Apple just refreshed its laptop lineup with a new 16-inch MacBook Pro, and it’s kind of a big deal. The company has made changes to the design in response to criticism from both critics and users, including a new keyboard mechanism and a larger battery.
We have a 16-inch MacBook Pro here at How-To Geek, and we love it. Even if you don’t want a 16-inch model, we imagine the design changes in this latest MacBook will come to future 13-inch MacBooks, too.
A More Reliable Keyboard
The last generation MacBook Pro generated plenty of controversy for Apple over its “butterfly” key switch mechanism. Users were plagued with problems, including keys that triggered multiple inputs, wouldn’t depress properly, and often skipped keystrokes. The problems were primarily caused by dust particles gumming up the mechanism, and Apple even created a guide to help frustrated users out.
Apple’s intention with the butterfly design was to create a thinner keyboard, capitalizing on keys that required less movement to register a press. Even after several revisions, spanning two families of Apple laptop (the MacBook Air was also affected), the butterfly design was never perfected, and now the company has ditched it for the latest models. The old design is still in use on the MacBook Air and 13″ MacBook Pro at present, and Apple is still replacing affected models with new butterfly switch keyboards (rather than redesigned scissor switches).
The new “scissor” design more closely mirrors the keyboard mechanism Apple was using before the ill-fated butterfly keys. iFixit went as far as describing it as “a do-over, a throwback, almost an apology,” considering how similar the new design is to the pre-butterfly one. Those keyboards were traditionally pretty reliable (mine’s lasted seven years so far). The new scissor design is also virtually identical to the Magic Keyboard that ships with the iMac and iMac Pro.
According to 9to5Mac, the latest keyboard is also considerably quieter than its predecessor. In testing a MacBook Air with a butterfly keyboard registered 41.9 decibels, while a MacBook Pro with the redesigned keyboard reached only 30.3 decibels. That’s even quieter than Apple’s 2015 scissor design.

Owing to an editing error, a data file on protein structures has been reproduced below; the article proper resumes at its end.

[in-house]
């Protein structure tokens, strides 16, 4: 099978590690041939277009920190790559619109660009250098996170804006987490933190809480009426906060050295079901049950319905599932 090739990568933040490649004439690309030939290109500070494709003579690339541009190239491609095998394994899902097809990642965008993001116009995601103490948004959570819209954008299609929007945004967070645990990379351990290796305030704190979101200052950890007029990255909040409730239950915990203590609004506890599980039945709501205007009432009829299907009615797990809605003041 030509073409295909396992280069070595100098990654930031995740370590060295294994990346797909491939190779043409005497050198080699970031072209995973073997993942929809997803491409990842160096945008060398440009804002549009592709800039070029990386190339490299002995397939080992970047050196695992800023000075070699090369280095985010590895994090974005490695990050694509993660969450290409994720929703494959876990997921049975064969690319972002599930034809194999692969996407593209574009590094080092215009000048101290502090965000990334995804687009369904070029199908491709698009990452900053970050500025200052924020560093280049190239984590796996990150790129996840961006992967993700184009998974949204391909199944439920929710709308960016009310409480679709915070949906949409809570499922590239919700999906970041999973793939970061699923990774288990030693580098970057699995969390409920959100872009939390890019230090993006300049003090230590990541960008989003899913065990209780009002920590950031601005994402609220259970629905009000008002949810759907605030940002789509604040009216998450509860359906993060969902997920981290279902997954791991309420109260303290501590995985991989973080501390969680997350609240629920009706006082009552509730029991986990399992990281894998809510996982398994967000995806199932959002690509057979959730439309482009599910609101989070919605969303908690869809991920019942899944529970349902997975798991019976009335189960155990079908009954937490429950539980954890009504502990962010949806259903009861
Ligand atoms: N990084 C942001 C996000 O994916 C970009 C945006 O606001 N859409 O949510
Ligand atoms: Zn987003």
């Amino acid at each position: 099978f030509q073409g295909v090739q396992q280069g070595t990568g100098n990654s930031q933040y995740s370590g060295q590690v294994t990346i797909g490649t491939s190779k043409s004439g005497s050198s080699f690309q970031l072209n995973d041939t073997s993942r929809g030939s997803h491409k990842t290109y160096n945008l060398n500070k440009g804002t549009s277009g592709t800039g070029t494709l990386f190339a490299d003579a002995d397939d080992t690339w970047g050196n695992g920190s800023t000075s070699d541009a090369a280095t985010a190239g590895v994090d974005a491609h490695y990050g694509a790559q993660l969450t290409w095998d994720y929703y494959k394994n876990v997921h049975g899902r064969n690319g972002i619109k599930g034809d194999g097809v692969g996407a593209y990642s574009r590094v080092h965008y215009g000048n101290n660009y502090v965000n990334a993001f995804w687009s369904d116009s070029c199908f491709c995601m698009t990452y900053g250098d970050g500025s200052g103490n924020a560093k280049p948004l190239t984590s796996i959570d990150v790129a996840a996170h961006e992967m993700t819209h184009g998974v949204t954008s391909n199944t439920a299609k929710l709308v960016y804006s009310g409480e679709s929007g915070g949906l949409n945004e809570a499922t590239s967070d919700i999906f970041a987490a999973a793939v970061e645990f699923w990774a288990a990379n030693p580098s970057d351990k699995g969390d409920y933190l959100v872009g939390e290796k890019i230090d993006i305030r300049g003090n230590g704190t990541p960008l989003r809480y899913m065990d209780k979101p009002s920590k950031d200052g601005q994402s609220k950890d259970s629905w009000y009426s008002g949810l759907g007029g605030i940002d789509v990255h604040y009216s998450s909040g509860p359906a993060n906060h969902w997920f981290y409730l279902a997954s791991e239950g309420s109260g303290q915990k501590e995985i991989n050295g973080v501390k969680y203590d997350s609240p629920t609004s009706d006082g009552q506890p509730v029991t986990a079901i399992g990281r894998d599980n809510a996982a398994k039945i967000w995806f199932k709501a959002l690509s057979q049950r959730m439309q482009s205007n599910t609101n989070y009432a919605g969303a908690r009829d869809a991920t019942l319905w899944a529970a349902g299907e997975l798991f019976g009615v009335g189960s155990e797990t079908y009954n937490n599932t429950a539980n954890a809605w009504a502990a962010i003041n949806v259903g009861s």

The Keyboard Layout is Fixed Now Too
One of Apple’s more confusing design choices in the previous MacBook Pro was the removal of the Esc key in the top-left corner. The Touch Bar filled in for some of this functionality, but you just can’t be a nice solid key—especially considering the Esc key’s common “get me out of here” function. Developers, in particular, lamented the lack of a physical Esc key. According to John Gruber, Apple even mentioned the Vim text editor beloved by many developers by name during a developer tool demo. The Esc key is used to switch between modes, a function that developers will be using a lot. No more will developers need to rely on a software-based key that occasionally freezes or lags.
The new 16-inch revision sees the return of the Esc key in its old position. The Touch Bar persists across the top-row of what used to be function keys, with a separated Touch ID sensor in the top-right corner of the keyboard. This is important too since the Touch ID sensor is now a clicky button that functions just like a power button.
The Touch ID sensor at the top-right corner of the keyboard is now separate from the Touch Bar, which makes it easier to press without looking down.
Finally, Apple’s “inverse T” arrow keys make a return in the bottom-right corner of the keyboard layout. Not everyone loves this design, but evidently, Apple received enough feedback about it to reimplement it this time round.
The Biggest Battery You’ll Ever See in a Laptop
For the first time ever, Apple has stuck a 100 watt-hour battery in a MacBook Pro. This is significant because 100 watt-hours is the largest cell allowed on a plane in the US (and most other jurisdictions) according to FAA rules. We won’t ever see a bigger battery in a laptop unless those restrictions are lifted, and that’s unlikely.
One hundred watt-hours translates to 11-hours of “wireless web” battery life as quoted by Apple, up from 10-hours in the previous model. Tests conducted by Tom’s Guide saw the new model manage an impressive 10 hours and 55 minutes, just five minutes short of Apple’s marketing. This could potentially be improved upon with software updates, as Apple tinkers with macOS Catalina and future OS upgrades.